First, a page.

Club, Dyeing, Spinning, SweetGeorgia

Renewal: April Fibre Club

It’s already May and here was what we did for the April Fibre Club…

2009-05-05_renewal
April Fibre Club in Merino

the fibre // merino
Merino. For me, this fibre was so tempting, so enticing, I had to learn to spin it very early on. Usually, new spinners are steered away from merino and to stronger, longer stapled fibres, but spinning a skein of sproingy, super squishy merino will have you hooked. Spin this fibre with a worsted drafting method and you’ll get a beautiful and classic yarn.

the colourway // renewal
Spring is a time to renew and be made new. These colours make me think of potential, flexibility and growth. There are longer stretches of rose and lavender and shorter intervals of gold and rust and tulip leaf green. Spinning this all together and 2-plying back on itself might be a recipe for skeins of muddy looking yarn. Maybe take this opportunity to try spinning a fine, firm singles and then Navajo plying into a 3-ply in order to maintain the clarity of the colours.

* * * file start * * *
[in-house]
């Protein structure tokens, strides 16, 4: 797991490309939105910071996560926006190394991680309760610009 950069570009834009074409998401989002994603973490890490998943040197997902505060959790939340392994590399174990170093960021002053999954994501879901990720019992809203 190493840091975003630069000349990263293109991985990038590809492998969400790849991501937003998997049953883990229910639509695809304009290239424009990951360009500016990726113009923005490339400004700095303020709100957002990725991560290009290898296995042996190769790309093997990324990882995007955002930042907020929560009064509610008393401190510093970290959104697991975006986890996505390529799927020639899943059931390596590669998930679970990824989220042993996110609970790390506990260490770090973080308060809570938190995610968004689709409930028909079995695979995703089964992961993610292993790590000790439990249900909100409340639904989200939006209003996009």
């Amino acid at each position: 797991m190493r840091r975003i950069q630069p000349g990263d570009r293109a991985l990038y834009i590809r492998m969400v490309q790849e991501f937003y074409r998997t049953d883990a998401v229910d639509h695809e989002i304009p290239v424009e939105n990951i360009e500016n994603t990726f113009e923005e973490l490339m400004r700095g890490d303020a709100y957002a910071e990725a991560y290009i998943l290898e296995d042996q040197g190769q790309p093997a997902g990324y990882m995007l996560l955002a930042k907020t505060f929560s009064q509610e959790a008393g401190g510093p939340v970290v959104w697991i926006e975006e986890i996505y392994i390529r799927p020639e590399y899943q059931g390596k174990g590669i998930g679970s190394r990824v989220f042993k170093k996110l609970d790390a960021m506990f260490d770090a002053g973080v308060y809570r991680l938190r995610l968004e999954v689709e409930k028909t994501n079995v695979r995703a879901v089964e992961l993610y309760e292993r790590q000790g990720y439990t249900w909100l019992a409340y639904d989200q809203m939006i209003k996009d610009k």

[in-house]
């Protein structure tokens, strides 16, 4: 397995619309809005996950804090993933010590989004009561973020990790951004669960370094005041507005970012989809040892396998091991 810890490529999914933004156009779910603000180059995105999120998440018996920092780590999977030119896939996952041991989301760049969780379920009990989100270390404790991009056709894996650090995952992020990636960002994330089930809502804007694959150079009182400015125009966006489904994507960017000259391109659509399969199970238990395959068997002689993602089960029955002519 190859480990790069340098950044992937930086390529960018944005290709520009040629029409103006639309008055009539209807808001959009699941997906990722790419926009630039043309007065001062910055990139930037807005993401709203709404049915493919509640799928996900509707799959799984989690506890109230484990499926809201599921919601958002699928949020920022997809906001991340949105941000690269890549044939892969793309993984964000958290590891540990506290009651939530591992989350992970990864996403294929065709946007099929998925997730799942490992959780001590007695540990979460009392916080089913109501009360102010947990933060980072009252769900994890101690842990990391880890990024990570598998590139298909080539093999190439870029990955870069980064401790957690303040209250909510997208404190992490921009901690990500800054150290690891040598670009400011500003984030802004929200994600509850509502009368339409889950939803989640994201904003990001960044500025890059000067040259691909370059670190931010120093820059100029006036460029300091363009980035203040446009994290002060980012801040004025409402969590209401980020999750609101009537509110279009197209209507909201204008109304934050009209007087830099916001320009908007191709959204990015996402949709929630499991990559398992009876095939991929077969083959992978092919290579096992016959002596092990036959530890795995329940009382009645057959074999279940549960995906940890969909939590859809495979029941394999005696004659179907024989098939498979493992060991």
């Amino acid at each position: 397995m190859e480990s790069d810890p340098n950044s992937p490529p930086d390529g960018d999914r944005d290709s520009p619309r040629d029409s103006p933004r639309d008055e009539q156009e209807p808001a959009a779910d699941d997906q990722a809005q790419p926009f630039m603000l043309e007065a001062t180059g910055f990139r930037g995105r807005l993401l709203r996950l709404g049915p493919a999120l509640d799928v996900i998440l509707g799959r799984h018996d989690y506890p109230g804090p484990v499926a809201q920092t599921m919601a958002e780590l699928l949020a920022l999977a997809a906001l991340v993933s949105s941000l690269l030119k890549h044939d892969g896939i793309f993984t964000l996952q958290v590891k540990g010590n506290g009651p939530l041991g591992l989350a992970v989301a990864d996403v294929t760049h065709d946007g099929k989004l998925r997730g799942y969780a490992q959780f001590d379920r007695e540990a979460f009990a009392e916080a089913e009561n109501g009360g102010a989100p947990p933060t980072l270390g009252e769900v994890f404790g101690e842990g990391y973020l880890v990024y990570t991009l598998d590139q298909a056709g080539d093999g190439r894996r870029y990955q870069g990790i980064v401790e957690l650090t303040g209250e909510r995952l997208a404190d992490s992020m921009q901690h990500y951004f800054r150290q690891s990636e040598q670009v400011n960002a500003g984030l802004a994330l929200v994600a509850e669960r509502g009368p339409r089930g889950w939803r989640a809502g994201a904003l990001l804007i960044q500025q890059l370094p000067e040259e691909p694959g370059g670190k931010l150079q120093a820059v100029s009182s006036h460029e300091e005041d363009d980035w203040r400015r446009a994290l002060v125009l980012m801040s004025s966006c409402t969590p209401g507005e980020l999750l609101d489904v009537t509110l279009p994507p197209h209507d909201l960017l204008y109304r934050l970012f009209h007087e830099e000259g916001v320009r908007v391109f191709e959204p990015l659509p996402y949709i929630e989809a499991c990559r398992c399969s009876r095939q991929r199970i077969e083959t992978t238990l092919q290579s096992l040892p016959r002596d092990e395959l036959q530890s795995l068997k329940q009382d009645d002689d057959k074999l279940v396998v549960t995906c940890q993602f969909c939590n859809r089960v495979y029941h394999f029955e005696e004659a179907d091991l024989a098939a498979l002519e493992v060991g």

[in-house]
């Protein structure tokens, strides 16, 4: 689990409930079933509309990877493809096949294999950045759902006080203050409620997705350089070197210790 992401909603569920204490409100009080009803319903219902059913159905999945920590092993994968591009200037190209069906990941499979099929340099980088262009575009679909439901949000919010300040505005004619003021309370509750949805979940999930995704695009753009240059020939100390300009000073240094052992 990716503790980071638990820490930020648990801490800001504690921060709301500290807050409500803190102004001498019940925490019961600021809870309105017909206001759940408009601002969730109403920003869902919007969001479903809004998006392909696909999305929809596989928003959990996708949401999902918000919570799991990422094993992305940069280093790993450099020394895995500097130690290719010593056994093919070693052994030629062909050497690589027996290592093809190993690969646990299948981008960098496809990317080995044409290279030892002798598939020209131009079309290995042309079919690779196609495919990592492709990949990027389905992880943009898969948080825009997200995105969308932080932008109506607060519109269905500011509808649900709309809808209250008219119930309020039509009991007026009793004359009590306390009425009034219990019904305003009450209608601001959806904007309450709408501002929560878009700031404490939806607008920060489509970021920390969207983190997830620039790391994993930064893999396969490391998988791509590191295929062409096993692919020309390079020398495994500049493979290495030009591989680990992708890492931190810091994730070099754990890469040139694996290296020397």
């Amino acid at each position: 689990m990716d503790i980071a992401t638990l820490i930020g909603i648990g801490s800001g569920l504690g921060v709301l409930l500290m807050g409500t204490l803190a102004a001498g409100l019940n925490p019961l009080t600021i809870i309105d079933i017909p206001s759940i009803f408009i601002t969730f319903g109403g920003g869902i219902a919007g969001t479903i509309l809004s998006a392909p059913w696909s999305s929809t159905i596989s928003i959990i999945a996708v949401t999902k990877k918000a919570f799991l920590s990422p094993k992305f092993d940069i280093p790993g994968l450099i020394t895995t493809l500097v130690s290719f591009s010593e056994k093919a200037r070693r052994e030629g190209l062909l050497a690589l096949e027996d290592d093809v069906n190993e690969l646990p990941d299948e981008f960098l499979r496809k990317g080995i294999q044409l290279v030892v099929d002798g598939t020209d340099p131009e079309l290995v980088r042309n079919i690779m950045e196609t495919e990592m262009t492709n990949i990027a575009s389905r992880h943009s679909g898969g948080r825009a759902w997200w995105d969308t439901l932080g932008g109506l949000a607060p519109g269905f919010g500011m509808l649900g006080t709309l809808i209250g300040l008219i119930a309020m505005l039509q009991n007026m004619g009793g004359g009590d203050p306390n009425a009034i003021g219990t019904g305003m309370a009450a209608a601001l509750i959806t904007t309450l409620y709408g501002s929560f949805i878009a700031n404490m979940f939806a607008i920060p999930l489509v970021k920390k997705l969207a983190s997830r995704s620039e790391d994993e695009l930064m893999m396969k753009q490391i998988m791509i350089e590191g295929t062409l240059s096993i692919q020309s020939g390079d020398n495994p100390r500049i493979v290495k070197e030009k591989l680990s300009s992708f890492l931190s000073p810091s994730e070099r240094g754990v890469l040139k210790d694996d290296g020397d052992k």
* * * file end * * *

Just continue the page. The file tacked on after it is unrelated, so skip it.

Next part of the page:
I truly like to believe that we can renew ourselves. That we can be made fresh and new. That no one is keeping score of your past mistakes. That you can always try and do better. For myself personally, I’ve dedicated the month of May to trying to improve how I think about things. To really try to believe that no one is watching or waiting for me to fail. That I am doing my best and that hopefully a smigen of good will come of it.